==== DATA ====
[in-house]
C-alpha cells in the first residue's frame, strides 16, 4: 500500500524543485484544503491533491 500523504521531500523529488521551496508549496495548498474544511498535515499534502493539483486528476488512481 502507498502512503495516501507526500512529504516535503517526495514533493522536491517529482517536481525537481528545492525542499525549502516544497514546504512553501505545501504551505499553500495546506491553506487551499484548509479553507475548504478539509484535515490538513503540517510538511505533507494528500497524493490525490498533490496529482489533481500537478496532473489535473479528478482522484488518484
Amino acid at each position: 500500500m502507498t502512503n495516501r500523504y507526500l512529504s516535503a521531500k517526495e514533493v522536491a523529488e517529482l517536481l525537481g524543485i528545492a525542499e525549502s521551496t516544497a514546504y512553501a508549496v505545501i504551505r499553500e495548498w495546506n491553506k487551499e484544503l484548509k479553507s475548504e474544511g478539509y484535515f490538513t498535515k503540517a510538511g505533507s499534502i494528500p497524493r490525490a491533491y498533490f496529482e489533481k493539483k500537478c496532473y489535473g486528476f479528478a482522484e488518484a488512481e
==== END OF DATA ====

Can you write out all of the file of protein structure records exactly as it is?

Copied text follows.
[in-house]
C-alpha cells in the first residue's frame, strides 16, 4: 500500500524543485484544503491533491 500523504521531500523529488521551496508549496495548498474544511498535515499534502493539483486528476488512481 502507498502512503495516501507526500512529504516535503517526495514533493522536491517529482517536481525537481528545492525542499525549502516544497514546504512553501505545501504551505499553500495546506491553506487551499484548509479553507475548504478539509484535515490538513503540517510538511505533507494528500497524493490525490498533490496529482489533481500537478496532473489535473479528478482522484488518484
Amino acid at each position: 500500500m502507498t502512503n495516501r500523504y507526500l512529504s516535503a521531500k517526495e514533493v522536491a523529488e517529482l517536481l525537481g524543485i528545492a525542499e525549502s521551496t516544497a514546504y512553501a508549496v505545501i504551505r499553500e495548498w495546506n491553506k487551499e484544503l484548509k479553507s475548504e474544511g478539509y484535515f490538513t498535515k503540517a510538511g505533507s499534502i494528500p497524493r490525490a491533491y498533490f496529482e489533481k493539483k500537478c496532473y489535473g486528476f479528478a482522484e488518484a488512481e